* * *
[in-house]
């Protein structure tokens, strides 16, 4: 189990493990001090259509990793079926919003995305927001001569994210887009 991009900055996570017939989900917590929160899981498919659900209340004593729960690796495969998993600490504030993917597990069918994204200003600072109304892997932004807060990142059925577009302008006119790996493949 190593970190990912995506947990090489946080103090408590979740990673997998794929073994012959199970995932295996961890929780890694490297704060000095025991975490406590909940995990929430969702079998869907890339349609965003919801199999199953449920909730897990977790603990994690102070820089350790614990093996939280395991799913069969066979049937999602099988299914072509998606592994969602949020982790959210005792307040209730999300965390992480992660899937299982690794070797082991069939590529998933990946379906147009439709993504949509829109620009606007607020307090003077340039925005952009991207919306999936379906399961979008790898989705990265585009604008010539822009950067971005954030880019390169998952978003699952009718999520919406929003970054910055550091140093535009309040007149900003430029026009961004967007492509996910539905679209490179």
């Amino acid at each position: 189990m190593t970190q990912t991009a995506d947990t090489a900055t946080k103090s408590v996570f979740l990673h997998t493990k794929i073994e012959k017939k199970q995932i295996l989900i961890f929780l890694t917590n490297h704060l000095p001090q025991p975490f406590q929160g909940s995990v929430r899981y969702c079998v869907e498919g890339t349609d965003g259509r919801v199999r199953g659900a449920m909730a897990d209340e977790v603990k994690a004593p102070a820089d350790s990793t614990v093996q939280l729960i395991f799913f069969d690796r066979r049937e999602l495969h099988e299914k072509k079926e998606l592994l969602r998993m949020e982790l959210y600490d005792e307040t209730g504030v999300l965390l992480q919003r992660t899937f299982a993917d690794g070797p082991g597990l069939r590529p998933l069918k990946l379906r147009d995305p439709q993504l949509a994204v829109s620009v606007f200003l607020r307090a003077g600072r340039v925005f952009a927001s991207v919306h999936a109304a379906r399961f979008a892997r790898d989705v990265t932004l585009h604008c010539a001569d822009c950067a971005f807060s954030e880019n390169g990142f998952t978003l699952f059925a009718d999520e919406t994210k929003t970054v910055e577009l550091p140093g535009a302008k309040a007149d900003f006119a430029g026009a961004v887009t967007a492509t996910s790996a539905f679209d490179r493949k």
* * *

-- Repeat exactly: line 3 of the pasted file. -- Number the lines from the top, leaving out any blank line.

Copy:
């Amino acid at each position: 189990m190593t970190q990912t991009a995506d947990t090489a900055t946080k103090s408590v996570f979740l990673h997998t493990k794929i073994e012959k017939k199970q995932i295996l989900i961890f929780l890694t917590n490297h704060l000095p001090q025991p975490f406590q929160g909940s995990v929430r899981y969702c079998v869907e498919g890339t349609d965003g259509r919801v199999r199953g659900a449920m909730a897990d209340e977790v603990k994690a004593p102070a820089d350790s990793t614990v093996q939280l729960i395991f799913f069969d690796r066979r049937e999602l495969h099988e299914k072509k079926e998606l592994l969602r998993m949020e982790l959210y600490d005792e307040t209730g504030v999300l965390l992480q919003r992660t899937f299982a993917d690794g070797p082991g597990l069939r590529p998933l069918k990946l379906r147009d995305p439709q993504l949509a994204v829109s620009v606007f200003l607020r307090a003077g600072r340039v925005f952009a927001s991207v919306h999936a109304a379906r399961f979008a892997r790898d989705v990265t932004l585009h604008c010539a001569d822009c950067a971005f807060s954030e880019n390169g990142f998952t978003l699952f059925a009718d999520e919406t994210k929003t970054v910055e577009l550091p140093g535009a302008k309040a007149d900003f006119a430029g026009a961004v887009t967007a492509t996910s790996a539905f679209d490179r493949k």